The same day Gov. Pence held his tax circus (conference) last week, CNBC (the cable business channel) released its ranking of “America’s Top States for Business.”
These rankings compare the states on 56 measures of competitiveness grouped into 10 broad categories. CNBC had “input from business groups, economic development experts, companies and the states themselves.” The categories were weighted by “how frequently they are cited in state economic development marketing materials. That way, [the] study ranks the states based on the criteria they use to sell themselves.”
Indiana ranked 19th among the 50 states in attractiveness to business. That’s pretty good. Georgia led the pack and Rhode Island was last. Ohio and Wisconsin ranked higher than we did, but Michigan, Illinois and Kentucky trailed us.
The details tell the story best. Of a possible 2,500 points, we accumulated 1,384 or 55 percent. Our best showing was in cost of living: 88 percent based on 44 of 50 points. We score well on cost of living because we have low wages and, consequently, low housing prices.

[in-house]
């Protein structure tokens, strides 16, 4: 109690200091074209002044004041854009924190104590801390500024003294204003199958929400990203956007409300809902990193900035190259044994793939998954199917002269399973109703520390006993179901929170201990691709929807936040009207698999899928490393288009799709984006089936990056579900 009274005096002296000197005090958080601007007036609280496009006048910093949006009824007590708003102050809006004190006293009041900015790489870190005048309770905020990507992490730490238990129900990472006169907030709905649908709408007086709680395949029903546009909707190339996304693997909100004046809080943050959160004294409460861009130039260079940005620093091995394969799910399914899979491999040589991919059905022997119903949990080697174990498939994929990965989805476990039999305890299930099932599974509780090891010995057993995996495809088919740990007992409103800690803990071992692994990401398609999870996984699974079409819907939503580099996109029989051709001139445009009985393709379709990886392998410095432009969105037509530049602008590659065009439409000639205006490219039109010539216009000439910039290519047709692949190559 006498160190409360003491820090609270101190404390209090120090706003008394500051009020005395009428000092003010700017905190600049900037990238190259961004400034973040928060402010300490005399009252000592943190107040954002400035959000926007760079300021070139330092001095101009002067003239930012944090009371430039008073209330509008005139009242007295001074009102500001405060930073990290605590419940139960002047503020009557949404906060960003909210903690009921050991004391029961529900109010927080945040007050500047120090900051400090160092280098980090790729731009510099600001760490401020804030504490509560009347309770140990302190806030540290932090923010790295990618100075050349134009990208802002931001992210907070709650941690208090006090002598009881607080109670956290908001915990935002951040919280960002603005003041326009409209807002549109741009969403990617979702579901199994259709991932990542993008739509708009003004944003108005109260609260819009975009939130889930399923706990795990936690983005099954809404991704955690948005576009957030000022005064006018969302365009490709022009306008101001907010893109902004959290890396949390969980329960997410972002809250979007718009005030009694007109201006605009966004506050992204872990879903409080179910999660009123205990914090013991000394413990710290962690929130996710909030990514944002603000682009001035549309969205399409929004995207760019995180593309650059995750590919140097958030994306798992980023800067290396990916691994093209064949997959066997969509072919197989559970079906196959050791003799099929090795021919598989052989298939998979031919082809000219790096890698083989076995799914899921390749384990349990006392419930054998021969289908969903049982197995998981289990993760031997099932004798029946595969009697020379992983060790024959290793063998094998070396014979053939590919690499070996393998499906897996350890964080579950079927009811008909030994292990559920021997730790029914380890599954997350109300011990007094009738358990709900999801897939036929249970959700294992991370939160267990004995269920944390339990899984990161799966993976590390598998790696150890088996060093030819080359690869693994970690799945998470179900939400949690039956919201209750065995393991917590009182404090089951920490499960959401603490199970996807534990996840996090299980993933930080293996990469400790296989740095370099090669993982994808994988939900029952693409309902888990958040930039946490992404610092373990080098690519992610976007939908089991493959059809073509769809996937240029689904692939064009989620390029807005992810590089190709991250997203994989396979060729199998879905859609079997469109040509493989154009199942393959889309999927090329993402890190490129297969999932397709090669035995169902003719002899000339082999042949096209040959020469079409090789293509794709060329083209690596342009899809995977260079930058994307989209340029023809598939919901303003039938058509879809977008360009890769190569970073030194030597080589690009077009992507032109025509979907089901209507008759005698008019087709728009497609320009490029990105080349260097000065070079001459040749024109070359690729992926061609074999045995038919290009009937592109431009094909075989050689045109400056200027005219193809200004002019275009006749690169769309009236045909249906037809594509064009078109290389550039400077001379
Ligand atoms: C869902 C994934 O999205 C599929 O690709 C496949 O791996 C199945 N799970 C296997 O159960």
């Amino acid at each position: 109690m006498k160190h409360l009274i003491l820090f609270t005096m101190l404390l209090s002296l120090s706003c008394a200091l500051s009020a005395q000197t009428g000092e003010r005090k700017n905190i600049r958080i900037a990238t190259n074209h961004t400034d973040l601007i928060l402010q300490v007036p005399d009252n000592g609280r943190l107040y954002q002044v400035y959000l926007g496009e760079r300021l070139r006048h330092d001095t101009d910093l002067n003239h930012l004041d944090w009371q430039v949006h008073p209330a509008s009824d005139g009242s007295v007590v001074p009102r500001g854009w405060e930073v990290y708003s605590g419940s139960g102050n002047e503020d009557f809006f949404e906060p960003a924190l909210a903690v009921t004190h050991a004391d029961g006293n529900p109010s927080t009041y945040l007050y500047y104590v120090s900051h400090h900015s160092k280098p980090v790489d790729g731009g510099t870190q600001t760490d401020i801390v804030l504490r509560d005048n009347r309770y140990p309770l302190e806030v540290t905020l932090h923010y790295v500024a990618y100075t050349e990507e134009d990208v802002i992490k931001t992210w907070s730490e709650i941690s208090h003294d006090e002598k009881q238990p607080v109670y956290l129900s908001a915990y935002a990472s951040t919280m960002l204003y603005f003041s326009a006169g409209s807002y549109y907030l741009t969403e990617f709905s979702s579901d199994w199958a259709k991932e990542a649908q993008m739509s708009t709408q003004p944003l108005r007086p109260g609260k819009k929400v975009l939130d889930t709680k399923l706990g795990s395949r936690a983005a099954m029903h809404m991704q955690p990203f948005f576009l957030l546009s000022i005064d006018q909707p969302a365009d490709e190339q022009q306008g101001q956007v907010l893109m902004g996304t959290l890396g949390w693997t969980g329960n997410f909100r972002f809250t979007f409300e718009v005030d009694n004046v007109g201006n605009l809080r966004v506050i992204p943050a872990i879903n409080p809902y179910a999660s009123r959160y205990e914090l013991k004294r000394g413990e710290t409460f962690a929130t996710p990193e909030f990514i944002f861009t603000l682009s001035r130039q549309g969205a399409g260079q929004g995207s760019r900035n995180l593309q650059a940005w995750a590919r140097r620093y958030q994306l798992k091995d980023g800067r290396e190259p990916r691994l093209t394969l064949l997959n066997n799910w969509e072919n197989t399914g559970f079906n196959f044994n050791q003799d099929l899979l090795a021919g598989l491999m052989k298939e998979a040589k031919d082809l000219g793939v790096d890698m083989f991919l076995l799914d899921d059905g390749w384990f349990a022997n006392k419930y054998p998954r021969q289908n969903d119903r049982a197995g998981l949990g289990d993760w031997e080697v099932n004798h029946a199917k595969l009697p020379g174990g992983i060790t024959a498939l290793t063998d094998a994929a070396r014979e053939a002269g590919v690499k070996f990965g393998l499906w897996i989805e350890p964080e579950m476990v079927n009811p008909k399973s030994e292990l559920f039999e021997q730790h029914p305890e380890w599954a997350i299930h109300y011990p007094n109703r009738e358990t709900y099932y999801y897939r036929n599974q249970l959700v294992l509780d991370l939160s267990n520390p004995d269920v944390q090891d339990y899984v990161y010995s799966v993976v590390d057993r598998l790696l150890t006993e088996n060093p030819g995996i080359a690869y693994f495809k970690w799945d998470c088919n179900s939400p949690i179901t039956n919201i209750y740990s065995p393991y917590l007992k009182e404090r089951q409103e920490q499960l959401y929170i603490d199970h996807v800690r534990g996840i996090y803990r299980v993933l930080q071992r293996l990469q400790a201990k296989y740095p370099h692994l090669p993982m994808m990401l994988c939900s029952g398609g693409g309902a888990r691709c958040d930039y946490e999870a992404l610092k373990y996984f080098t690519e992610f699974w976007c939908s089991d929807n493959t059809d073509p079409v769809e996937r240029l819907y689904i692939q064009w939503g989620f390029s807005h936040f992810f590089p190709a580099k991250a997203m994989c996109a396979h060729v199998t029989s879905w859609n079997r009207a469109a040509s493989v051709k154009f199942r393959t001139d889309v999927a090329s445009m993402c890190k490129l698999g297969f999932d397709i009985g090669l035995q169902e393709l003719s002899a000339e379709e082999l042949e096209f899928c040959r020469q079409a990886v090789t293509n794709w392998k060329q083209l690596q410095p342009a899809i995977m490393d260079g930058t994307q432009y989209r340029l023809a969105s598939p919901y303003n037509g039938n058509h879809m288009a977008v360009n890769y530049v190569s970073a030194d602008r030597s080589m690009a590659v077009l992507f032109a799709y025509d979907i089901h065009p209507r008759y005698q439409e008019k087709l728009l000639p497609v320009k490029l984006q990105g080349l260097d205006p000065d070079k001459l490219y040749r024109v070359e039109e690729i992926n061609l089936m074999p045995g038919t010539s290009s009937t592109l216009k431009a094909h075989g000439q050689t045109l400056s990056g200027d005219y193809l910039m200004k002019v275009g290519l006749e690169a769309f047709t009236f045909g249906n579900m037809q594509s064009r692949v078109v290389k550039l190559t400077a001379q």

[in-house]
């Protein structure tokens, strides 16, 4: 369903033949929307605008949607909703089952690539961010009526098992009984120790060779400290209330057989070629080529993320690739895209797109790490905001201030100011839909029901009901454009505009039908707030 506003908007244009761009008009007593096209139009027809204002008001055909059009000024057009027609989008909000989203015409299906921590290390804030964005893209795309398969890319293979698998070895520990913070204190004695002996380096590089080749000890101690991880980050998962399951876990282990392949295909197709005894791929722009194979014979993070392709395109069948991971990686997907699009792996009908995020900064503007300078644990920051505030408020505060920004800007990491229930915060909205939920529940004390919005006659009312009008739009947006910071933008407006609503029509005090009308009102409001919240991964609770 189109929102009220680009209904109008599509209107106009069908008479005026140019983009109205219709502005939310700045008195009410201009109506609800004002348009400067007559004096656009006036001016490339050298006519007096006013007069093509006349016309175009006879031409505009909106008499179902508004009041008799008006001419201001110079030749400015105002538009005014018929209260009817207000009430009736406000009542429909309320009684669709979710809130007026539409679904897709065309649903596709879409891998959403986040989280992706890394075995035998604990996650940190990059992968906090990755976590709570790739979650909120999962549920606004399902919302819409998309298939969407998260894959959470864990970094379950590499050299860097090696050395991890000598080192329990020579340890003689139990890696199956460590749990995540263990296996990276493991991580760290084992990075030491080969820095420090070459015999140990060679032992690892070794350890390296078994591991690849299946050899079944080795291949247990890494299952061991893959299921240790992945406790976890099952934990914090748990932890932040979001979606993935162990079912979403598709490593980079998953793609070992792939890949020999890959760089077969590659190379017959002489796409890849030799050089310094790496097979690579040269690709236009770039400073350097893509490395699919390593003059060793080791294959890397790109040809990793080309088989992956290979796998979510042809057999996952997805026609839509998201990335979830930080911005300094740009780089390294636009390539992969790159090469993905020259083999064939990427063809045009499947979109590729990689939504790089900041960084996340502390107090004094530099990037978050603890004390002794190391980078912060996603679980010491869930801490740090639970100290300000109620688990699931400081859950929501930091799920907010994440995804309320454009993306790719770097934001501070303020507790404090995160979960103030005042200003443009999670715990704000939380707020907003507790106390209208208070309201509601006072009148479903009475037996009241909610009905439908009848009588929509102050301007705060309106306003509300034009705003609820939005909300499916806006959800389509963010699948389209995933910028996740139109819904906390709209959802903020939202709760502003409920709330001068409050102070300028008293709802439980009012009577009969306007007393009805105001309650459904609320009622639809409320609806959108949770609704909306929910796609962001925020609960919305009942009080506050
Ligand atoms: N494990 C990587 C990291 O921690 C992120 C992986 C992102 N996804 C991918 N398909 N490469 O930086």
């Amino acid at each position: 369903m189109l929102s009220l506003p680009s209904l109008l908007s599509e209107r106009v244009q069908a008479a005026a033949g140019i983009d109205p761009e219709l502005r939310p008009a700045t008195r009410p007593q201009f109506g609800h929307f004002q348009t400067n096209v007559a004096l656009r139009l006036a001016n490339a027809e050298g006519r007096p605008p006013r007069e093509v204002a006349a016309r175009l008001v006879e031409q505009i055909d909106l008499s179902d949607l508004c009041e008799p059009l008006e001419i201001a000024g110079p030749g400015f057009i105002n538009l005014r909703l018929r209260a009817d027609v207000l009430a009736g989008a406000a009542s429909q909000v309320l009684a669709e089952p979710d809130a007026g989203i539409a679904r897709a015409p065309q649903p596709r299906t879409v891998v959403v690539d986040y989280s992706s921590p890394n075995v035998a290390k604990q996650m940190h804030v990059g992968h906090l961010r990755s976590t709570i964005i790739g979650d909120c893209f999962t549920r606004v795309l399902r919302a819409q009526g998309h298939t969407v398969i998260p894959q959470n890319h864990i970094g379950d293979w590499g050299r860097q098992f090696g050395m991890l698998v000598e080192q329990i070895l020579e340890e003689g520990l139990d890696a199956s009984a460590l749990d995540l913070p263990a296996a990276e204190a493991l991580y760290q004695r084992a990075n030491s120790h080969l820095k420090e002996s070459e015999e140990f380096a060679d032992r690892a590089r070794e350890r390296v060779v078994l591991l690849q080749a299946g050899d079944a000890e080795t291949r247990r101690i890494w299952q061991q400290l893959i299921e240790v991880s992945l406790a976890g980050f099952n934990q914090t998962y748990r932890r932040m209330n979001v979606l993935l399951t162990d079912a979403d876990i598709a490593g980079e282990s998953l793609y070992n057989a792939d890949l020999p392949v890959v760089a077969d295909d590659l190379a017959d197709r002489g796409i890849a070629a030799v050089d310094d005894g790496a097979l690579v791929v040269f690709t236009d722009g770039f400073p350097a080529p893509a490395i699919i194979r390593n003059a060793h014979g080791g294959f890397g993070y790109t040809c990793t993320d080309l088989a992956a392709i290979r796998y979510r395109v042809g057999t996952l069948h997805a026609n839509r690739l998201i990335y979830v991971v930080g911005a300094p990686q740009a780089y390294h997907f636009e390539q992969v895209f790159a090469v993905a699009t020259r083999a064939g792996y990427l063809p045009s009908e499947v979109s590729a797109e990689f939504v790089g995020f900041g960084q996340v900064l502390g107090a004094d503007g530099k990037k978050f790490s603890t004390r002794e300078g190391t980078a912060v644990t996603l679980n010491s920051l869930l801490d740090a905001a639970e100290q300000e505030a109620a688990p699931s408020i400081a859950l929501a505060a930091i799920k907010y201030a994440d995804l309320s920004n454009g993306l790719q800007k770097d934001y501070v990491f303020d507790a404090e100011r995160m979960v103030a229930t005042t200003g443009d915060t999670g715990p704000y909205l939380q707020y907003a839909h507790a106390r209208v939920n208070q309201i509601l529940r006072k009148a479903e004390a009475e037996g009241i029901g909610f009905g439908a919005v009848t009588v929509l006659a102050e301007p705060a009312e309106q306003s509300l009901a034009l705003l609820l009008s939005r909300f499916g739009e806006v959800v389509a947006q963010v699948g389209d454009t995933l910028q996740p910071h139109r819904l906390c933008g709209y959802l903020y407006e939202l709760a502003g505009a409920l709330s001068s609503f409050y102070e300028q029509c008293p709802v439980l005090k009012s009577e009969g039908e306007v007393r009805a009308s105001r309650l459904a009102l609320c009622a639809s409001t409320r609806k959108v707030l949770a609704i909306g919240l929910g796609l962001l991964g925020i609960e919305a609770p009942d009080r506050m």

Our next most favorable category was business friendliness where we garnered 150 of 200 points (75 percent). Businesses like a light touch of regulations imposed by the state and “the perceived friendliness of legal and tort liability systems.”
Our third most favorable factor was transportation and infrastructure with 240 of 300 points (69 percent). Obviously, the study did not include any recent pothole metrics. Our transportation and infrastructure prominence is due to our location and the heavy spending done by the federal government to support us.
The fourth element of 10 was education. Test scores and the trend of financing higher education gave us 92 of 150 points or 61 percent.
Next, the cost of doing business came in at 59 percent, or 264 of 450 points. This is the heaviest weight in the study, including business taxes, utility charges and rents for commercial property.